Nature 448, 791-794 (16 August 2007) | doi:10.1038/nature06059; Received 9 September 2006; Accepted 3 July 2007; Published online 25 July 2007

Indirect radiative forcing of climate change through ozone effects on the land-carbon sink

S. Sitch1, P. M. Cox3, W. J. Collins4 & C. Huntingford2

  1. Met Office, Hadley Centre for Climate Prediction and Research (JCHMR), Maclean Building
  2. Centre for Ecology and Hydrology Wallingford, Maclean Building, Wallingford, OX10 8BB, UK
  3. School of Engineering, Computer Science and Mathematics, University of Exeter, Exeter, ES4 4QF, UK
  4. Met Office, Hadley Centre for Climate Prediction and Research, Fitzroy Road, Exeter, EX1 3PB, UK

Correspondence to: S. Sitch1 Correspondence and requests for materials should be addressed to S.S. (Email: stephen.sitch@metoffice.gov.uk).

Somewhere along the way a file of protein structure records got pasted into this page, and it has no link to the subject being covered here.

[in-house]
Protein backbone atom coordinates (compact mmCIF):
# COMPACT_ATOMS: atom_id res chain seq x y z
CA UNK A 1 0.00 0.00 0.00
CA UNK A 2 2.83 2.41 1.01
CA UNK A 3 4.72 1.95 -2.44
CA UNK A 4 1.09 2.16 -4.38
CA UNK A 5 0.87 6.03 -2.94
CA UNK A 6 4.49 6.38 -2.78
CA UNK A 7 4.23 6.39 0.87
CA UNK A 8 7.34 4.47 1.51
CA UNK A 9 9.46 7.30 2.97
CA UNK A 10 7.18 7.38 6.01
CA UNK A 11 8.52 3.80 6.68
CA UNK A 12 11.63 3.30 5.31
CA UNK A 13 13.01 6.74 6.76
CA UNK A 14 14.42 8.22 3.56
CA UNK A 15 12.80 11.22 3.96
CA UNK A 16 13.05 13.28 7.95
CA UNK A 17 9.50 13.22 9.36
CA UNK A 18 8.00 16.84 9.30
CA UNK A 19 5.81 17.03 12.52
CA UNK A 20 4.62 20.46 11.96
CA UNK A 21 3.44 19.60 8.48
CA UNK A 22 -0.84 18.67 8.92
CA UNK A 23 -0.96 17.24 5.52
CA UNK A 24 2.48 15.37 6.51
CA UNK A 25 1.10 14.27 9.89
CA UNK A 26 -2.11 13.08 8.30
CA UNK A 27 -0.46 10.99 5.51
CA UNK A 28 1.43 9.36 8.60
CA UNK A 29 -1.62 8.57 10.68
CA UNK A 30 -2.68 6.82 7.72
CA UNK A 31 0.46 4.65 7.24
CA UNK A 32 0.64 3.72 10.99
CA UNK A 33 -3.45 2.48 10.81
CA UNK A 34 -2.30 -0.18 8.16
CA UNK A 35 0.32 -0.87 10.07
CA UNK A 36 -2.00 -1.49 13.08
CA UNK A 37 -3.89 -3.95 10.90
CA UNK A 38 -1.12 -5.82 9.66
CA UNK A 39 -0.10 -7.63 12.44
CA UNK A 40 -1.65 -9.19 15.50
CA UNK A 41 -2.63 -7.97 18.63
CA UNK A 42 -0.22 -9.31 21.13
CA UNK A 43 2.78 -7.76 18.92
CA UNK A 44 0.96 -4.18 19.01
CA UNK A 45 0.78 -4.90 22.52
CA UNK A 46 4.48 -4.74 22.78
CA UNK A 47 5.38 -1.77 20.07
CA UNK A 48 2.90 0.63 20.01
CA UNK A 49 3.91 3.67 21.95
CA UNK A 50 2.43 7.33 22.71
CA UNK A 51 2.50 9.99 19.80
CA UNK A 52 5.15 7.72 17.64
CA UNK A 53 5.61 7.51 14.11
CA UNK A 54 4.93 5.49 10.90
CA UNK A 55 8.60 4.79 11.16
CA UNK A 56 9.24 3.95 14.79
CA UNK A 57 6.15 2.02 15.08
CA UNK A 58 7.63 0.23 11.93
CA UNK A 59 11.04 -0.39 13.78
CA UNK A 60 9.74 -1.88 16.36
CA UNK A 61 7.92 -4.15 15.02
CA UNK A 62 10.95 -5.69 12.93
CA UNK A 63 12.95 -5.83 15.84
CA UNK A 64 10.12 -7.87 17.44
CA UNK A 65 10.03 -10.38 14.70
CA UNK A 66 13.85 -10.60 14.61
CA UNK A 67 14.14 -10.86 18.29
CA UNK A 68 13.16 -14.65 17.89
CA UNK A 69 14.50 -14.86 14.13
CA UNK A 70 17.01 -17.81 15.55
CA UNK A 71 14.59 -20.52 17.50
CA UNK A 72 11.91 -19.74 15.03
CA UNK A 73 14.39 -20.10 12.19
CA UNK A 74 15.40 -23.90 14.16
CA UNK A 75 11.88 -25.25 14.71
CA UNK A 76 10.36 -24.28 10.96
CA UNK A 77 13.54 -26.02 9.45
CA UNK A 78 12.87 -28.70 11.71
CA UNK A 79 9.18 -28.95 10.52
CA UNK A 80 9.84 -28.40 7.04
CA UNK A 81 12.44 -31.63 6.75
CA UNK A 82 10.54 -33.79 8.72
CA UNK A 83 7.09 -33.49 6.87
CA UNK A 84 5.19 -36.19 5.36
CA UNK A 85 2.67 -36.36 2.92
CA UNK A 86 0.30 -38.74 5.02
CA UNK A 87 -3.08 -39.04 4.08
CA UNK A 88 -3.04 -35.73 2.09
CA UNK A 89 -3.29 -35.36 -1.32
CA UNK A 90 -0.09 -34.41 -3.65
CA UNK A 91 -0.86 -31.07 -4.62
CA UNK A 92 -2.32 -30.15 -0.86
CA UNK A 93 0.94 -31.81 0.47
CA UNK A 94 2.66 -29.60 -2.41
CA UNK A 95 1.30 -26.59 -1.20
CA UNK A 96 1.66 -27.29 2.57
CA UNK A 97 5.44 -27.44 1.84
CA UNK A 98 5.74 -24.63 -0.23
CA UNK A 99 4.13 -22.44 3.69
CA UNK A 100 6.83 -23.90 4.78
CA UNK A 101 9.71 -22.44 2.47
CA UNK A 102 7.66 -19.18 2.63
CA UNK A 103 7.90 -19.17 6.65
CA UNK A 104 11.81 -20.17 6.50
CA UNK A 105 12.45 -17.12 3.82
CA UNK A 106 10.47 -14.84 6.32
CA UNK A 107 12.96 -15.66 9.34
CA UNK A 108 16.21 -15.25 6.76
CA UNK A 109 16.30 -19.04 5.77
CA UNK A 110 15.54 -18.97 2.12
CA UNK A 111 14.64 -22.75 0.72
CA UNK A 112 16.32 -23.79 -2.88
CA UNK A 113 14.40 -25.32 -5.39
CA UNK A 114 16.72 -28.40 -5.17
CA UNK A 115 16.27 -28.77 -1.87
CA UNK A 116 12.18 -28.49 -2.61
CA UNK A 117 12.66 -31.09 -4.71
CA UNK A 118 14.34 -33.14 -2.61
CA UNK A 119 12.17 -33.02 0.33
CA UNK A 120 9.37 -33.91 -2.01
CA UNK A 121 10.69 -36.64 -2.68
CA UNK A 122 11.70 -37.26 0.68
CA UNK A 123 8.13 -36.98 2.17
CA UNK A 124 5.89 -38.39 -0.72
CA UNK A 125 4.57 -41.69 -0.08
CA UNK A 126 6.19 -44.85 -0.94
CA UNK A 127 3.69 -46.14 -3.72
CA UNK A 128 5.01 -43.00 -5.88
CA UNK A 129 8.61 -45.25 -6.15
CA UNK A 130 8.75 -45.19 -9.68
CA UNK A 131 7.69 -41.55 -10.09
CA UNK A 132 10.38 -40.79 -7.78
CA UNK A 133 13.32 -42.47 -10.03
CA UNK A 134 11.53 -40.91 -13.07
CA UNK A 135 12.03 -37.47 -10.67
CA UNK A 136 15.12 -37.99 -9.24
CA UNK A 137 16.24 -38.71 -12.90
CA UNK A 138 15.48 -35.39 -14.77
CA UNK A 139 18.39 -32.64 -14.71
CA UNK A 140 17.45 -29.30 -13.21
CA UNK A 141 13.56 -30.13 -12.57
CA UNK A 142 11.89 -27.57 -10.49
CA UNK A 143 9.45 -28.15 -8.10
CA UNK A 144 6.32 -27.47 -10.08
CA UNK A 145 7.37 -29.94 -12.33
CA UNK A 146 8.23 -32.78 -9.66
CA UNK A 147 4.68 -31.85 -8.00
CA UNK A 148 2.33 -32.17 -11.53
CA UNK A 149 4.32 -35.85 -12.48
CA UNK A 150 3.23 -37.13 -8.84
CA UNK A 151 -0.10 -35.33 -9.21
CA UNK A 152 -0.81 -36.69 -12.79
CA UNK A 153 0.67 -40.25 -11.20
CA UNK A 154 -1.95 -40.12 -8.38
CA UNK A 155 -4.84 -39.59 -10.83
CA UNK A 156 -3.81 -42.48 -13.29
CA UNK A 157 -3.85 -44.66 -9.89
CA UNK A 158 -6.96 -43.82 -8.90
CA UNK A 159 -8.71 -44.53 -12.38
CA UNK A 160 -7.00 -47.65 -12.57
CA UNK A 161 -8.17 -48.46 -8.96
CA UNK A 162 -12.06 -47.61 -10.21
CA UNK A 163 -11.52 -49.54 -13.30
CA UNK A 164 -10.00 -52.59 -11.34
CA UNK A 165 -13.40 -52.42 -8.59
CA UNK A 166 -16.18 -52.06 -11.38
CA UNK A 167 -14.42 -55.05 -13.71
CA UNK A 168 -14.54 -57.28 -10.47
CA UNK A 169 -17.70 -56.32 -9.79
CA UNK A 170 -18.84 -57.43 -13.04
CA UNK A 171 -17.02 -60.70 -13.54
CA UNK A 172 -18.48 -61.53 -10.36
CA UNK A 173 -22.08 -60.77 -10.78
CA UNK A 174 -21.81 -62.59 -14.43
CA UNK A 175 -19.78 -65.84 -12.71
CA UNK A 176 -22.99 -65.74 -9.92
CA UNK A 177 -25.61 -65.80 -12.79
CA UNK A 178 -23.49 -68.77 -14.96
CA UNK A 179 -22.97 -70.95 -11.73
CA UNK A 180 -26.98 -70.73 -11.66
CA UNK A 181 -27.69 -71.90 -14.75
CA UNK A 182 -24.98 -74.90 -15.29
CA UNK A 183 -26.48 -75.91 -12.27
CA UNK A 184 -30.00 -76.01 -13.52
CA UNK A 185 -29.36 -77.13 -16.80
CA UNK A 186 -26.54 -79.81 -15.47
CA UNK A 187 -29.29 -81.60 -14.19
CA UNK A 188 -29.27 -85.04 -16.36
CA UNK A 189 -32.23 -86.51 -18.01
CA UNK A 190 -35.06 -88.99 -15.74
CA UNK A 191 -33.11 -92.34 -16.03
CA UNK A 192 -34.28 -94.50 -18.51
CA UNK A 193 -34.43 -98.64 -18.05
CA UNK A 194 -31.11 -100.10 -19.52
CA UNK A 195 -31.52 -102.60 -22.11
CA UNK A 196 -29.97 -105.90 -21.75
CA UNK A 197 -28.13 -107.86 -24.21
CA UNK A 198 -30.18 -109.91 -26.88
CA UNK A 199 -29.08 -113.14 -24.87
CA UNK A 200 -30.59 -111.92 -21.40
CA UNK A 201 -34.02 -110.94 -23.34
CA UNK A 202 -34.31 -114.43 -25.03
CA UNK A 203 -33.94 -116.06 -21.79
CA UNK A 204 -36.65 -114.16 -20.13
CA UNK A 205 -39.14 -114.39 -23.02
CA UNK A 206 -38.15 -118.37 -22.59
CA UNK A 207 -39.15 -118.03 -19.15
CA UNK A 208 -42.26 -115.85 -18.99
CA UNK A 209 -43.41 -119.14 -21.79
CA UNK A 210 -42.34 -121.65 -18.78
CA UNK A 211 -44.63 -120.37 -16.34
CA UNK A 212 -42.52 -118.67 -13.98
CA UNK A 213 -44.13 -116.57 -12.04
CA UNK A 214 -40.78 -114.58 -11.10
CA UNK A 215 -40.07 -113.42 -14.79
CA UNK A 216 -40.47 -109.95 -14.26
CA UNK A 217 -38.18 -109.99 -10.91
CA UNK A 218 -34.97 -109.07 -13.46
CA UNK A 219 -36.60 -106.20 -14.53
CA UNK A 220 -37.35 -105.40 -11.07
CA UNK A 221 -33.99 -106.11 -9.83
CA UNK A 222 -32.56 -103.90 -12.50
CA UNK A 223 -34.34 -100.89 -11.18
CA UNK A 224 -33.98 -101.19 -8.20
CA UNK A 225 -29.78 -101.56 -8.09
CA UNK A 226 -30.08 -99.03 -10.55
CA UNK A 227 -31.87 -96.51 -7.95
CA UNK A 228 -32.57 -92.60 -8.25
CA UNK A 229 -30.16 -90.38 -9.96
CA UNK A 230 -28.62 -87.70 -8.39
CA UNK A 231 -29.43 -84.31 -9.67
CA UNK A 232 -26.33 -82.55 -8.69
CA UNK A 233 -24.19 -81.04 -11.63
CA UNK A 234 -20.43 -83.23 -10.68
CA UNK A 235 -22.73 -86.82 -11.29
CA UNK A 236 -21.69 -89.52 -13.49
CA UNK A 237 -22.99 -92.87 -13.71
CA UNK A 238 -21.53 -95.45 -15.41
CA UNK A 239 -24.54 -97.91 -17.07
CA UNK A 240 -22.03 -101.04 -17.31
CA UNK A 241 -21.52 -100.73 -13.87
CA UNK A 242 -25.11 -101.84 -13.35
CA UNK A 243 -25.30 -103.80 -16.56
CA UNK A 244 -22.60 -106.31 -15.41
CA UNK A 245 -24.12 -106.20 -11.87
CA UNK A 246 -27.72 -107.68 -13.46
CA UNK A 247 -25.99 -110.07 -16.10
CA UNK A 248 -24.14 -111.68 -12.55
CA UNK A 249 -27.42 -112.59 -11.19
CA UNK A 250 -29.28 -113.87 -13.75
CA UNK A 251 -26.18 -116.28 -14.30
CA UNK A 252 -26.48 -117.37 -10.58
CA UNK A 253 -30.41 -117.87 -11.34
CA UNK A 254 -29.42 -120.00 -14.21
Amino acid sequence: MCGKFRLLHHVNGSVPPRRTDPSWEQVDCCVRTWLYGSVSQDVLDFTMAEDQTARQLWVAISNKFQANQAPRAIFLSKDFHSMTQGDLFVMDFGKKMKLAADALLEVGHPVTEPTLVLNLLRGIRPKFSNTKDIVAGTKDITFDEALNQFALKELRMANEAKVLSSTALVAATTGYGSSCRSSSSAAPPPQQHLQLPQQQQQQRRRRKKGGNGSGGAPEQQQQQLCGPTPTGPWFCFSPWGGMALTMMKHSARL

The evolution of the Earth's climate over the twenty-first century depends on the rate at which anthropogenic carbon dioxide emissions are removed from the atmosphere by the ocean and land carbon cycles1. Coupled climate–carbon cycle models suggest that global warming will act to limit the land-carbon sink2, but these first generation models neglected the impacts of changing atmospheric chemistry. Emissions associated with fossil fuel and biomass burning have acted to approximately double the global mean tropospheric ozone concentration3, and further increases are expected over the twenty-first century4. Tropospheric ozone is known to damage plants, reducing plant primary productivity and crop yields5, yet increasing atmospheric carbon dioxide concentrations are thought to stimulate plant primary productivity6. Increased carbon dioxide and ozone levels can both lead to stomatal closure, which reduces the uptake of either gas, and in turn limits the damaging effect of ozone and the carbon dioxide fertilization of photosynthesis6. Here we estimate the impact of projected changes in ozone levels on the land-carbon sink, using a global land carbon cycle model modified to include the effect of ozone deposition on photosynthesis and to account for interactions between ozone and carbon dioxide through stomatal closure7. For a range of sensitivity parameters based on manipulative field experiments, we find a significant suppression of the global land-carbon sink as increases in ozone concentrations affect plant productivity. In consequence, more carbon dioxide accumulates in the atmosphere. We suggest that the resulting indirect radiative forcing by ozone effects on plants could contribute more to global warming than the direct radiative forcing due to tropospheric ozone increases.


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